unwarranted, and argue that Eastern’s interests are adequately represented. (Doc.
45, pp. 1-2 of 26.) The petition has been fully briefed (Docs. 43-1 & 45) and is ripe
A party may intervene as of right if it “claims an interest relating to the
property or transaction that is the subject of the action, and is so situated that
While Plaintiffs dispute the amount of the worker’s compensation lien, they concede that it is
valid and legally enforceable. For purposes of Eastern’s petition to intervene, the amount of the
lien is immaterial.
disposing of the action may as a practical matter impair or impede the movant’s
ability to protect its interest, unless existing parties adequately represent that
interest.” Fed. R. Civ. P. 24(a)(2). A petition to intervene will be granted if the
movant can demonstrate that its petition is timely, that it has identified “a sufficient
interest in the underlying litigation” which would be “impaired or affected by the
disposition of the underlying action,” and “that the existing parties to the action do
not adequately represent the prospective intervenor’s interests.” Liberty Mut. Ins.
Co. v. Treesdale, Inc., 419 F.3d 216, 220 (3d Cir. 2005) (internal citation omitted).
A district court may not grant the petition to intervene unless all factors are
satisfied. Id. (quoting Mountain Top Condo. Ass’n v. Dave Stabbert Master
Builder, Inc., 72 F.3d 361, 366 (3d Cir. 1995)).
As an initial matter, it is well-settled that “a federal court must apply the
substantive laws of its forum state in diversity actions.” Lafferty v. St. Riel, 495
F.3d 72, 76 (3d Cir. 2007) (citing Erie R.R. Co. v. Tompkins, 304 U.S. 64, 78
Under Pennsylvania law, Eastern could partially or fully recoup its
subrogated lien if Plaintiffs settle or win a favorable jury verdict.2 However,
Eastern can only recover funds which are apportioned to compensate Mr.
Pennsylvania’s Worker’s Compensation law states, “[w]here the compensable injury is caused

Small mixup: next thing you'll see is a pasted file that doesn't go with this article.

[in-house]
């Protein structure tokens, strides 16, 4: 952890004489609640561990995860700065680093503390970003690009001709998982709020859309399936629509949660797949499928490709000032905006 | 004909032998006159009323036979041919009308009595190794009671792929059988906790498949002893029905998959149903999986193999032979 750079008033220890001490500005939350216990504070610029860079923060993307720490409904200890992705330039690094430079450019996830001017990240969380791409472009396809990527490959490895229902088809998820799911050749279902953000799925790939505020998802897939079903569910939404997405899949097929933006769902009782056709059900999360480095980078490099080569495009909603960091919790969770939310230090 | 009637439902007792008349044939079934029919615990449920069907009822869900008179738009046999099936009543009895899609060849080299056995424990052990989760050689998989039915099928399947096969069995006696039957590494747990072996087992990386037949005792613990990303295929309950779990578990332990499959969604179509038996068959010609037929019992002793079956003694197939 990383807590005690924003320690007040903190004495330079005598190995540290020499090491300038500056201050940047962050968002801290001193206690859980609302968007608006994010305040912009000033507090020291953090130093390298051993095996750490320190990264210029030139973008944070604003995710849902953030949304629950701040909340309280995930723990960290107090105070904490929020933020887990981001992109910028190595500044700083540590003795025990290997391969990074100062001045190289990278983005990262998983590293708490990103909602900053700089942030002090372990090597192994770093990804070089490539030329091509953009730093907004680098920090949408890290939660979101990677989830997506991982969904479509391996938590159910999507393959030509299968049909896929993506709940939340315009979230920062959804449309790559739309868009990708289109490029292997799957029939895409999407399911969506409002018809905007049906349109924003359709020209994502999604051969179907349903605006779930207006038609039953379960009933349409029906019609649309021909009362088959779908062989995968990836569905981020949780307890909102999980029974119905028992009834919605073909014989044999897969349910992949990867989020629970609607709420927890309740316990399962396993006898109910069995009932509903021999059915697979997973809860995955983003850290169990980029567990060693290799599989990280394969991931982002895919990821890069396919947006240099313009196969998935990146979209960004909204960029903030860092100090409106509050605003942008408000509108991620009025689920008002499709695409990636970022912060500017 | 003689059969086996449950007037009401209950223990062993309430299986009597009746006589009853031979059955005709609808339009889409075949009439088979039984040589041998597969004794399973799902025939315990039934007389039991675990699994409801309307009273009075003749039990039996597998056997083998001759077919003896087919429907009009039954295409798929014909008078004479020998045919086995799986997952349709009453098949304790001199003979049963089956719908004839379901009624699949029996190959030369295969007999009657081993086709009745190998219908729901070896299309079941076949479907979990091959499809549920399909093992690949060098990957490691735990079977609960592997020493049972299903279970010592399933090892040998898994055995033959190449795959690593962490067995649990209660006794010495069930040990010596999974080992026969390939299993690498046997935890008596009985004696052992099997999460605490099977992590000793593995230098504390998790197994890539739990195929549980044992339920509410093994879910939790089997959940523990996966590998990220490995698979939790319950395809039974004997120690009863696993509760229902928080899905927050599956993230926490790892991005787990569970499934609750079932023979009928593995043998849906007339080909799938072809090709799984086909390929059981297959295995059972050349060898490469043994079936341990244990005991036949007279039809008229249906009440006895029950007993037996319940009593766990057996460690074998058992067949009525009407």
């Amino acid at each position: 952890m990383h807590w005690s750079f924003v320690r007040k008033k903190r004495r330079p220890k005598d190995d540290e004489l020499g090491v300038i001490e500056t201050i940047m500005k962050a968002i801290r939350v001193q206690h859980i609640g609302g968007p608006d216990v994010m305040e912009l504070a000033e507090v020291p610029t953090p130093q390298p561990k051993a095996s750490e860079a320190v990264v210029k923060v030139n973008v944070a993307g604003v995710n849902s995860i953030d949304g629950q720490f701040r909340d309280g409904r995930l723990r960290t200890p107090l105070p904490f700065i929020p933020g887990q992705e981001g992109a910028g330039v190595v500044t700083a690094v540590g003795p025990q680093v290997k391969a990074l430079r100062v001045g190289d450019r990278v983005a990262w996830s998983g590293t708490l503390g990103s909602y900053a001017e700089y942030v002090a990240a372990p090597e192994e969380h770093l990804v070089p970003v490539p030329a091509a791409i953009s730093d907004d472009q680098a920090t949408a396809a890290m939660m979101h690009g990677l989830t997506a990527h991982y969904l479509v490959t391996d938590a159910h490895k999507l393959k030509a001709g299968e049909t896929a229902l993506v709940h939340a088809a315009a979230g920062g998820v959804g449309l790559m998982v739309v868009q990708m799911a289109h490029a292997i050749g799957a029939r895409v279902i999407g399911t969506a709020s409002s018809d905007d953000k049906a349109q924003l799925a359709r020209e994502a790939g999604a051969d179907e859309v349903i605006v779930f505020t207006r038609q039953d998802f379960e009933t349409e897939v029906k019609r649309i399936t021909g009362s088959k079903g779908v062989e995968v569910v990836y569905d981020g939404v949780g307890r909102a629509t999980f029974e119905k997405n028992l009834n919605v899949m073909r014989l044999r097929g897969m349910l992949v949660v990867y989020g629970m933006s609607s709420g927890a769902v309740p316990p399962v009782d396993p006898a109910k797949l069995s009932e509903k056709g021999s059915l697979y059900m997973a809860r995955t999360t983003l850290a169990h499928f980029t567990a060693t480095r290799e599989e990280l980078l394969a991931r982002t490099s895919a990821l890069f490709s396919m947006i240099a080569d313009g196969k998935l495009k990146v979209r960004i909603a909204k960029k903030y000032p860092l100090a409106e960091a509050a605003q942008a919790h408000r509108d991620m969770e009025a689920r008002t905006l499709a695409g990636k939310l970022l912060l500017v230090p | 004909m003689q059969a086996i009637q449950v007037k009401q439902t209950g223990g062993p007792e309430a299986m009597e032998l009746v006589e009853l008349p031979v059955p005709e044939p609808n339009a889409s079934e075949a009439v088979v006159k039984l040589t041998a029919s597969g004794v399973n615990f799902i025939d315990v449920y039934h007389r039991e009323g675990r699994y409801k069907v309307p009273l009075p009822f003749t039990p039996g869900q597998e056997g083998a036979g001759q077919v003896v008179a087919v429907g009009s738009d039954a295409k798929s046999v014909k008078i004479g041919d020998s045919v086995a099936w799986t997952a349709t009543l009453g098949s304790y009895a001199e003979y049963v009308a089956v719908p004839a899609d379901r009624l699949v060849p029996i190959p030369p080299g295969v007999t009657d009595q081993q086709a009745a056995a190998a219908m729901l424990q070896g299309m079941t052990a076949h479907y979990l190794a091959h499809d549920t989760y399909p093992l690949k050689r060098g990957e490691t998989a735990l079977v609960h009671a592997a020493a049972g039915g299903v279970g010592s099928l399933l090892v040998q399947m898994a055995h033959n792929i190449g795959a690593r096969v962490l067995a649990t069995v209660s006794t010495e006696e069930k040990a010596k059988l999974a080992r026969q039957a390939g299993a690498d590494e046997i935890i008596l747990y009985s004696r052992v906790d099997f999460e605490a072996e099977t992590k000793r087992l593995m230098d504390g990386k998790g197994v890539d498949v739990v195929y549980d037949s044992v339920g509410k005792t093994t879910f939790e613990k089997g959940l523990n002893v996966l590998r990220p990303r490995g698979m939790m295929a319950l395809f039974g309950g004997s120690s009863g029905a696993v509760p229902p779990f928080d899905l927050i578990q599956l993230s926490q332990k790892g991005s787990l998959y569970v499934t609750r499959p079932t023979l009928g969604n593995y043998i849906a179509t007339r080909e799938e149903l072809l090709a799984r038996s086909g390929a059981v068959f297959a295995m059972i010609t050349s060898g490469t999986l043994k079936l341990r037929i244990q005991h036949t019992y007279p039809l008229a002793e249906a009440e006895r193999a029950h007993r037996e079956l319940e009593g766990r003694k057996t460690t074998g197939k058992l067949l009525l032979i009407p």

in whole or in part by the act or omission of a third party, the employer shall be subrogated to the
right of the employe[e], his personal representative, his estate or his dependents, against such
third party to the extent of the compensation payable under this article by the employer.” 77 Pa.
Cons. Stat. § 671 (West 2016).
Fahnestock for his physical injuries and economic damages, not funds allocated to
Mrs. Fahnestock’s loss of consortium claim. (Id. at p. 3 of 4.) Thus, Eastern argues
that it must be allowed to intervene in this action to prevent Plaintiffs from
securing a settlement or jury verdict that inequitably allocates any monetary award
to Mrs. Fahnestock’s loss of consortium claim. (See Doc. 43, p. 3 of 4.) Plaintiffs
contend that intervention, especially at this early stage of the litigation, is not only
premature, but unnecessary because their interest is aligned with Eastern’s in
securing the largest monetary award possible. (See Doc. 45, pp. 1-2 of 26.) The
court will review the relevant factors to determine if intervention is appropriate at
Is the Petition Timely?
A court reviews the timeliness of a petition to intervene based upon the
totality of the circumstances. Simmons v. Paran Mgmt. Co., Civ. No. 11-cv-0415,
2011 WL 2970969, *2 (M.D. Pa. July 20, 2011) (citing Pennsylvania v. Rizzo, 530
F.2d 501, 506 (3d Cir. 1976)). Plaintiffs filed their complaint on September 19,
2013. (Doc. 1.) Discovery in this case has been repeatedly postponed, and case